Published by In Her Place on November 29, 2011

A Popular Passport

by Avra Kouffman

Try to get comfortable. It’s your first month in eastern Europe and you’re about to take a 14-hour train trip from Moldova to Bucharest, Romania. This overnight journey will be mired in the deepest humidity and where you actually want to go is Ukraine. The trip to Romania is costing you, in total, 28 hours of wrong-direction travel time. But the multi-entrance visa stamp you will need to re-enter Moldova after visiting Ukraine is only available from an embassy in Bucharest.

I hope you’re laughing. It is 2001, so there isn’t even a reigning Communist regime to blame for this bureaucracy. Your Russian friend, Vlad, escorts you to the train and says cryptically, “Just don’t show anyone your passport.” Then he waves goodbye.

Once aboard, however, word quickly – even instantaneously – spreads that an American is on the train. Awkwardly, it is you. People approach, speaking Russian or Romanian, but since you have no idea what they could want (apart from your passport), you smile dazedly and try to imply, through a certain glazed look in your eye, that you are just a little bit slow. You hope they will leave you alone.

This ploy works fairly well for the first few hours, until an official enters the cabin. No false smiles or chatty preliminaries for him. You hand him your passport, doing your best to convey a carefree, yet meek, air of innocence. You are, of course, innocent – at least, in the criminal sense – but you are also an unmarried, unaccompanied young woman, traveling from country to country, hapless and apparently mute.

To everyone else on the train, this situation is incomprehensible. There is already something wrong.

The official gruffly marches away with your passport and does not return for hours. You are now more than a little nervous. You have recently gone around the world and the passport is filled with stamps of a quantity and variety that astonishes even you. Australia, New Zealand, Fiji, Morocco. You fear the official who examines it will alter his appraisal of you as a cretin and decide you are a spy.

Tense ages pass. Finally, the official returns, looks you shrewdly in the eye and, in a few pointed words, manages to convey that he now knows the sordid truth about you. One thing he knows is your age: at 34, a good five or ten years older than you appear. You feel mortified, as if you have been caught in a lie.

As the official exits the sleeping car, a cabinmate gestures at your passport, wanting to see it. You have already tried to chat with him, his sister and the third occupant of the cabin, a blind man. It hasn’t been easy, since only the boy speaks even a smattering of English.

Yet, since you are stuck with these people for the rest of the night, and the language barrier between you is thicker than the Great Wall of China, you have no words with which to graciously refuse. You feel as if you are handing a translation of your intimate personal diary to your new acquaintances. You sit silently while they pass it amongst themselves and discuss it in a foreign language.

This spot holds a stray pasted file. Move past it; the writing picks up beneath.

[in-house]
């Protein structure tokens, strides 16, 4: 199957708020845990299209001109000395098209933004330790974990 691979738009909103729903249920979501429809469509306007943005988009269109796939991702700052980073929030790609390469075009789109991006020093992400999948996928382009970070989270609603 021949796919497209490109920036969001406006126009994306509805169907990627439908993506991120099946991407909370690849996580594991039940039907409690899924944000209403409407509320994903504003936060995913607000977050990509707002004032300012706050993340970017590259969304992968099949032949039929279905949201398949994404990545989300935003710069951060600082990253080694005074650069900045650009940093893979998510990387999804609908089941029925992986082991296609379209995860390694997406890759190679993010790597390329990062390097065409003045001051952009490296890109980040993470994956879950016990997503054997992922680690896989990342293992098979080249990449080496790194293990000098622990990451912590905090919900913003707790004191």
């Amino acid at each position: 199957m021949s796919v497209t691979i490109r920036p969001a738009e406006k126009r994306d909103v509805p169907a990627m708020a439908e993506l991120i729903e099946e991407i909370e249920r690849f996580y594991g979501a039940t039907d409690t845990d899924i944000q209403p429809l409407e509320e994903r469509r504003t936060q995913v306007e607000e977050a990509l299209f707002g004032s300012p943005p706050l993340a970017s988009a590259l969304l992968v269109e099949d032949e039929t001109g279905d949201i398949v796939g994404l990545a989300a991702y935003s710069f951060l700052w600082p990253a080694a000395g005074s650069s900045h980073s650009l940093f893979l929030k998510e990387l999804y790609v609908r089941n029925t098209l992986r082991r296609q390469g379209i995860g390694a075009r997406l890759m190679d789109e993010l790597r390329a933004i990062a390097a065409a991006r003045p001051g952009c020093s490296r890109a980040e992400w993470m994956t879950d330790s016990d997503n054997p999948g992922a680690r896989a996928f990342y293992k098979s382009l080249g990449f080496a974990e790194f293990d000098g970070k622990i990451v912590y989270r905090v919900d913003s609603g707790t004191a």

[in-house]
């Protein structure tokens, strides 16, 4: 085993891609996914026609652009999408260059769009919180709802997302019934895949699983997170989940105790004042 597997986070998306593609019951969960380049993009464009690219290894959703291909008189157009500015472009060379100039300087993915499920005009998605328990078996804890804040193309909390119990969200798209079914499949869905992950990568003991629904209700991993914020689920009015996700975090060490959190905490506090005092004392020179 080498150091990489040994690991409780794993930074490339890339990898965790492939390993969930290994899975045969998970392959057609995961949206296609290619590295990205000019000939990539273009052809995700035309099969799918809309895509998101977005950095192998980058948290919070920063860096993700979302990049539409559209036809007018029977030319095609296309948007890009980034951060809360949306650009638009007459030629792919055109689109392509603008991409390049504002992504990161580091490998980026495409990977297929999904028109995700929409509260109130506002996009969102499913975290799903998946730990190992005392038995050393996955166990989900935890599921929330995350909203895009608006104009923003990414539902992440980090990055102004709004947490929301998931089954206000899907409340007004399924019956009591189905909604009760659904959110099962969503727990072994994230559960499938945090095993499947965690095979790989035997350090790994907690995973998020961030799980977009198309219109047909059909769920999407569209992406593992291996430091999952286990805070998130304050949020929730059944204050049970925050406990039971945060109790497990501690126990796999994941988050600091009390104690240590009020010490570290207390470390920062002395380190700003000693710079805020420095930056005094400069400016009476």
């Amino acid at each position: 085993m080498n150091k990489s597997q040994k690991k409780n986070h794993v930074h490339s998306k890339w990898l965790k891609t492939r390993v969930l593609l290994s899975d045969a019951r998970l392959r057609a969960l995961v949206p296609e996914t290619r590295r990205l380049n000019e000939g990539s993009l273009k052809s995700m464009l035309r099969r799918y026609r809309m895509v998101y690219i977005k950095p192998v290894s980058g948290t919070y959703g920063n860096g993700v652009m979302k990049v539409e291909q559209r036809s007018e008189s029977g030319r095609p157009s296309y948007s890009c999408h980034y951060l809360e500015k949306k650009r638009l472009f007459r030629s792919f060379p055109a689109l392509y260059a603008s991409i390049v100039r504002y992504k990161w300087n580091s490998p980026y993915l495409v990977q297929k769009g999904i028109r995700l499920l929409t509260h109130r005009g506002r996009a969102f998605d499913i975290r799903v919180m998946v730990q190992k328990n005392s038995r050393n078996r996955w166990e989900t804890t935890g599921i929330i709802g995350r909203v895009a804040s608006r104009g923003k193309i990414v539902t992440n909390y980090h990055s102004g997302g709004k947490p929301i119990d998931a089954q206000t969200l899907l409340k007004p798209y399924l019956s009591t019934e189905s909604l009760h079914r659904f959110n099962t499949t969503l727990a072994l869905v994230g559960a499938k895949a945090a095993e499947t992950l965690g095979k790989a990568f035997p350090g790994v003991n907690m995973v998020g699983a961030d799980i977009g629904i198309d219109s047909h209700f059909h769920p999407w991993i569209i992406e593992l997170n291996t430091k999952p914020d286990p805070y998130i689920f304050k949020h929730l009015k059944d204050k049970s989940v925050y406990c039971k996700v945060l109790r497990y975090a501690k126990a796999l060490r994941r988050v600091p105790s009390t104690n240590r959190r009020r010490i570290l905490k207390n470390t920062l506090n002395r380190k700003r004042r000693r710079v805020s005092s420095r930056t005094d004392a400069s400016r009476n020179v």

You wish you’d brought more books to kill the time. What you need is something funny and cheerful. What you have is a horrible, tiny-print tome of Dostoevsky. Back in New York, it seemed logical that eastern Europe would be a good place to catch up on Russian writers.

Finally, it comes time for the four of you to climb into your sleeping berths. The two men remove their shirts and fold them neatly away. Their semi-nakedness makes you uncomfortable, but you, too, feel the brutal humidity. Since it is far too hot to sleep, you listen to your Walkman, the volume turned down as low as possible.

At midnight, the train comes to a complete halt. Sixty minutes later, it is still stationery. You are told the train is changing wheels to fit the Romanian train tracks, and that this is normal procedure. You sit in a dumbfounded silence.

At least you’d like to. Alas, the downtime requires you to bond with the three other sweating inmates of the cabin. Maybe the blind man will tell you, as he did me, “I can sense you have a nice smile.” His kindness will touch you, though you are far too hot and tired to want to exert the effort needed to communicate, a few words at a time, via the boy.

No matter. It is you who are the foreigner on display at very close quarters. Just smile through the humidity and try to seem friendly. You will be here for hours to come, so — you may as well get comfortable.

Read Avra Kouffman’s bio »


Enjoyed this!

by Paula on December 3, 2011 at 7:56 pm. Link

Bravo, brave woman! You manage to convey the strangeness, sweetness, fear and humor of it all. Love this!

by Dody on December 3, 2011 at 11:37 pm. Link

Felt sticky just reading it! Must’ve been daunting even for a single female New Yorker! Great stuff & glad you lived to tell!

by Nina on December 4, 2011 at 5:02 am. Link

Great story! I felt like I was there….none too comfortable!

by Alice on December 4, 2011 at 5:29 pm. Link

Evocative, funny, real, inspiring, and always a pleasure. Thank you, Avra 🙂

by Stacy on December 6, 2011 at 3:18 am. Link

What a great passage. The reader feels your discomfort, as well as your sense of purpose and adventure that must, like a guiding star, make this burdened train ride through humid, humbling Rumania, worthwhile in the end (we hope!)

by Roseanne Greenfield on January 2, 2012 at 1:52 am. Link